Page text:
The recruit was wavering between Indiana and Miami, but was leaning towards signing with Miami because an assistant coach that he had a relationship with at Indiana was going to be leaving soon. Smith, bent on seizing the opportunity, called up Indiana's Coach Morgan to immediately offer his candidacy for the vacancy. There was, however, just one small issue:
The assistant had not yet informed Coach Morgan that he was leaving.
Ultimately, Smith did get the gig at Indiana and was their pitching coach for two years before Miami came calling again, and he returned to the RedHawks as their head coach. He would spend eight years at the helm, compiling a 317-220-1 record, with two NCAA Regional appearances. In 2006, as most of us know, he would bounce back to Bloomington, Indiana to become the Hoosiers head coach.
"Playing the Percentages"
Head baseball coaches are probably the most scrutinized in baseball, a fact not lost on Tracy Smith. It might have something to do with the pace of baseball, usually when a manager makes a decision, it causes the game to come to a halt as a new player comes in and another leaves. A failed hit-and-run call can be thoroughly ripped to shreds in the time it takes for the inning to be turned over. Most of Smith's Indiana counterparts, like Tom Crean and Kevin Wilson, have the luxury of making decisions that don't have a few minutes built-in for scrutiny. Time is of the essence in basketball and football, but there is no clock in baseball. You can take all the time that you need, and while that turns many off to the sport, it creates an interesting dynamic you don't see in other sports: because in baseball, the clock won't save you. Both basketball and football have strategies that involve burning clock to reduce the amount of time left for the opponent to play with, baseball offers nothing of the sort.
Smith describes himself as a "feel manager" that will also try to play the percentages when applicable. He's open to suggestions on strategy, but refuses to take advice from those who don't know his personnel by seeing them in practice. There are trusted sources that he'll seek for feedback, but he doesn't lend any ear to those who, for example, ripped him online for his decisions in a 2-1 loss to Minnesota in the opening game of their final regular season series. It would be the Hoosiers' 3rd conference loss of the year.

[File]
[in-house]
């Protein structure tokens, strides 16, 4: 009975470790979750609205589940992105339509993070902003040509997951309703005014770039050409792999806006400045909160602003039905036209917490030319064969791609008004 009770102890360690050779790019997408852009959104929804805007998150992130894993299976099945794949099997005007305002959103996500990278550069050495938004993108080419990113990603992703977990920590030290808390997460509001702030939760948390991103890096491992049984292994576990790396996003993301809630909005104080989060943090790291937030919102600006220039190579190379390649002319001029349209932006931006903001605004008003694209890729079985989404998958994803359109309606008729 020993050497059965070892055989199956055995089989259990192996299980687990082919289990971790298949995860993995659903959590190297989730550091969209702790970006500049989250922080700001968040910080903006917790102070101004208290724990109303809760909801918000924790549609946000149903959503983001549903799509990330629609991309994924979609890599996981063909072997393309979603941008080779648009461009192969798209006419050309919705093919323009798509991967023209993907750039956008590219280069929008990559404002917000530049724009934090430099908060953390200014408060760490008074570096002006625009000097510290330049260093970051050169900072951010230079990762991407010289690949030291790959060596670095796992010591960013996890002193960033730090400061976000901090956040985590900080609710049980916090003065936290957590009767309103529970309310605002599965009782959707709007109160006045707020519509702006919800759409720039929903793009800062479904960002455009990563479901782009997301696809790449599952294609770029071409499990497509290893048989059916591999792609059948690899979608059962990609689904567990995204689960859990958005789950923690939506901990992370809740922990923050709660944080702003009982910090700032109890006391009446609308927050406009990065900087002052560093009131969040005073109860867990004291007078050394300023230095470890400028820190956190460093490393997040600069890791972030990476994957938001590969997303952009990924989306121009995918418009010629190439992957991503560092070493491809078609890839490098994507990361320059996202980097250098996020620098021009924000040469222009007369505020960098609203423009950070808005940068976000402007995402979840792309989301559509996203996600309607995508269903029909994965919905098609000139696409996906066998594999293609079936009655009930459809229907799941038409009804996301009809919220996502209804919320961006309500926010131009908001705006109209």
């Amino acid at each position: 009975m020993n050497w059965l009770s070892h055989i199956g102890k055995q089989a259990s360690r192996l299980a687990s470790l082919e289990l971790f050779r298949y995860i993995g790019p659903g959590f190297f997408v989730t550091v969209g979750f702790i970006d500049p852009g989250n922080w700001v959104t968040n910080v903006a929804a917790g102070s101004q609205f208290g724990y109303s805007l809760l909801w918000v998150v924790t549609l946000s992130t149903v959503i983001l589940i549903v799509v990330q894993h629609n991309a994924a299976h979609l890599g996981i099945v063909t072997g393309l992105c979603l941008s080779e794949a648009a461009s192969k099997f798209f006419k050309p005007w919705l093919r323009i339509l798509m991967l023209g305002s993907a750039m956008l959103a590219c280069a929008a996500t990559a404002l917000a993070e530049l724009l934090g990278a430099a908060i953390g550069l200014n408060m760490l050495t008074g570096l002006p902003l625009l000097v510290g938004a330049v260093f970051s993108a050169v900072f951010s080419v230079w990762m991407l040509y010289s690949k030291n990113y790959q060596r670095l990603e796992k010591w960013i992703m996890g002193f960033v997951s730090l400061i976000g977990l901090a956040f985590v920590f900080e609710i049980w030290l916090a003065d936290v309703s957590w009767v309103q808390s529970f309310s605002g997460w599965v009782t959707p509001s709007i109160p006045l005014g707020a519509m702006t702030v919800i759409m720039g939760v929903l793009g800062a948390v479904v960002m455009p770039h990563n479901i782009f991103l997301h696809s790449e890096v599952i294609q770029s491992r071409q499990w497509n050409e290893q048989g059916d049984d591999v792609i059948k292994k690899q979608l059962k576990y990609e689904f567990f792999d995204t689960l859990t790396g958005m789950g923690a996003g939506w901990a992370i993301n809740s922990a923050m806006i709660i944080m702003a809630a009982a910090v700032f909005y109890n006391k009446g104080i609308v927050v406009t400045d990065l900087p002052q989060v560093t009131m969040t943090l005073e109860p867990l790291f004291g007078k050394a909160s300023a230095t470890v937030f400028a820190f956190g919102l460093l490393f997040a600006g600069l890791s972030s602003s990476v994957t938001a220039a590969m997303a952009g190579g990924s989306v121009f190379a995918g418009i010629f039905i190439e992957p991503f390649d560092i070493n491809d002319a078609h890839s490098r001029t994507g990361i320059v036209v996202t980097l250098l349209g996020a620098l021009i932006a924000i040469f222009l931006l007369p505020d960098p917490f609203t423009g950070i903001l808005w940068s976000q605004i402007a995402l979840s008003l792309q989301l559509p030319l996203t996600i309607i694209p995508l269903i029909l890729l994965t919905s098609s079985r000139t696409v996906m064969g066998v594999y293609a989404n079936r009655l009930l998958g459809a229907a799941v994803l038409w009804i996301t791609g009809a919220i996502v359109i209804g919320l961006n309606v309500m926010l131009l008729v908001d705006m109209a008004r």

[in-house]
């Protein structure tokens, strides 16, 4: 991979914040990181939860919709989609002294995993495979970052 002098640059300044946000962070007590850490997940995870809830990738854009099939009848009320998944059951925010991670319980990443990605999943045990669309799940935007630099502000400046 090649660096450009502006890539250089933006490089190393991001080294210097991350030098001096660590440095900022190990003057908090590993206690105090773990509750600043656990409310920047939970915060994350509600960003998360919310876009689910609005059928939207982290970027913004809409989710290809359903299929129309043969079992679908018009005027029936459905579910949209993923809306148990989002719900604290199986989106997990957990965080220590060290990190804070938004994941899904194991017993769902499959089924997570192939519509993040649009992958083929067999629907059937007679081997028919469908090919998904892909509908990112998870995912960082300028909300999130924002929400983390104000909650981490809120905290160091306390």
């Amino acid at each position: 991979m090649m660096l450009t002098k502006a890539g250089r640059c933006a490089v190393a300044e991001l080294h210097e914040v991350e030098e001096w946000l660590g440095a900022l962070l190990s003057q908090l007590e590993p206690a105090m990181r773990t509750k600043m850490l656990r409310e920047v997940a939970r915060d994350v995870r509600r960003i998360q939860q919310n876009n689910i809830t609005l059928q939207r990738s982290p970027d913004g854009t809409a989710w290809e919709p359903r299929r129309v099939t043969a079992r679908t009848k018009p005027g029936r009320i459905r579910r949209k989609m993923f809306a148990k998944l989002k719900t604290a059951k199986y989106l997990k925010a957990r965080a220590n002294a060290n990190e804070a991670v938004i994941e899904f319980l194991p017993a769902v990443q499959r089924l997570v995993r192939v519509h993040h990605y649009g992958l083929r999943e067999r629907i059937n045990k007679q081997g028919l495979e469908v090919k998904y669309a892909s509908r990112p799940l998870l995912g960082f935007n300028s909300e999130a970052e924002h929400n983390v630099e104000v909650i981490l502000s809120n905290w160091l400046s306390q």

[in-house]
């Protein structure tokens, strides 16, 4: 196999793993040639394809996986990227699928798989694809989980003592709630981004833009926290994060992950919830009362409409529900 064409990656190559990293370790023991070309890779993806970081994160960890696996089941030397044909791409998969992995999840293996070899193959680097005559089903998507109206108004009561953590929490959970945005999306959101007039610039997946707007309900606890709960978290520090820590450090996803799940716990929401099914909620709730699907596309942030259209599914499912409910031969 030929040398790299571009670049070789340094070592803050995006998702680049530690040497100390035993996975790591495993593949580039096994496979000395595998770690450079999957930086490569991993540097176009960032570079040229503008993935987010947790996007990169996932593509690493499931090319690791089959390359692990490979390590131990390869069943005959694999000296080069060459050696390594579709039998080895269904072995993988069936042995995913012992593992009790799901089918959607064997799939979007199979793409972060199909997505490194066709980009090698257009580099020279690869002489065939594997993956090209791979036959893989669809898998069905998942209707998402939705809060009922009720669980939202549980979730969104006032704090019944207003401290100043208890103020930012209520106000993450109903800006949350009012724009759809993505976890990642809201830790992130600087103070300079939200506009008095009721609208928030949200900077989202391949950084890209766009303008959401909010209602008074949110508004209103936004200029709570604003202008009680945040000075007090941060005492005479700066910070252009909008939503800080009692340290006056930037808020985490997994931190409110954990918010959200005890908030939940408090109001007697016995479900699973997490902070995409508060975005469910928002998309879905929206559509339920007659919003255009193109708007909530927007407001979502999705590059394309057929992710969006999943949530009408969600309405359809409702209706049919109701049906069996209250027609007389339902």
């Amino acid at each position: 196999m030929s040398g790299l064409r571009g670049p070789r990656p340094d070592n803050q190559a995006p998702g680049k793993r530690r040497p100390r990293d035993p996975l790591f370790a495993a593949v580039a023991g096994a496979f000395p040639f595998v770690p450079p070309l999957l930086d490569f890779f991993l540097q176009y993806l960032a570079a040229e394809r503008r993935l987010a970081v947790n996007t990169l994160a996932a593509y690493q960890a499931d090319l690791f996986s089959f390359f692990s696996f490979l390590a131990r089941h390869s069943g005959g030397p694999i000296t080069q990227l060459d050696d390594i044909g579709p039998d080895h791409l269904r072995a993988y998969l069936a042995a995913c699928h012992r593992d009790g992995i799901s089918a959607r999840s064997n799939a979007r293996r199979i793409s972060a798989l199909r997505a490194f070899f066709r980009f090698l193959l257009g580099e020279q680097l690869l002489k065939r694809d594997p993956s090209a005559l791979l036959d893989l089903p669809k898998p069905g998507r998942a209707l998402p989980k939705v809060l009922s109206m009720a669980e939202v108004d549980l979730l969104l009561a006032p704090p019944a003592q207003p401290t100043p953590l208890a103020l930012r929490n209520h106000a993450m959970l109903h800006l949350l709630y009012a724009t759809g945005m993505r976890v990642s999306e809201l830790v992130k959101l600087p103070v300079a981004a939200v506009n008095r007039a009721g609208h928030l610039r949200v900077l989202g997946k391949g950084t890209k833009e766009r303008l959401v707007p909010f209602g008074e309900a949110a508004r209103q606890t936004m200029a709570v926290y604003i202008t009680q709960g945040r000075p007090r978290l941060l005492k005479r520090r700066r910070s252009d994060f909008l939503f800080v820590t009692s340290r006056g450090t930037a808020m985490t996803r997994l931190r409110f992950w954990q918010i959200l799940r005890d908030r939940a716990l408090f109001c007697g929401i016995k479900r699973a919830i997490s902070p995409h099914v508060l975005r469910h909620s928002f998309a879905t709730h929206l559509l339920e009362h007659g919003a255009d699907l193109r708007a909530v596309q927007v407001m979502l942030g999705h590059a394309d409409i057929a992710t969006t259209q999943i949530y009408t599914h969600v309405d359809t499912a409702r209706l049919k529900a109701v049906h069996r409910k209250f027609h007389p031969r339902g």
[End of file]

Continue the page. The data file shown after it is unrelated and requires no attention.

He's aware of the advanced stats, the sabermetrics, and he tries to implement them where he thinks they fit. But he makes sure to point out how different the collegiate and pro games are. The hitters at this level just aren't as accomplished as their major league counterparts, so "maybe you do bunt a little more." There's a whole lot of baseball you can quantify, and there's a whole lot you can't. Smith's success as a head coach is due, in part, to being able to effectively use both when he's making his decisions.
"I'm a Tools Guy"
When it comes to recruiting, Smith calls himself a "tools guy." What tools do you have? Can you hit? For power? Can you throw? Can you run? Smith wants upstanding, high-character guys on his team, but he needs these upstanding, high-character guys to have major-league level tools that can be developed.
"I get hundreds of letters all the time: 'Johnny is a great kid, does community service, has a high grade point average,' and that's all great. But I want to know if he can play."
And furthermore, Tracy Smith, an Indiana native who is coaching Indiana's university, doesn't really care whether or not a player is from Indiana. He, like every single athletics coach in the history of Indiana University, is knocked for not recruiting the state of Indiana enough and while that's, first of all, patently false; it's simply not on the checklist of things that Smith is looking for in a baseball player. He can't understand why an elite Indiana talent wouldn't want to play for Indiana, but he's not going to lose any sleep over it. To him, the "Indiana kids" are the kids wearing a uniform that says 'INDIANA' across the chest. Joey DeNato is from California, but he's an Indiana kid to Tracy Smith. Kyle Schwarber is an Ohio native, but he's an Indiana kid.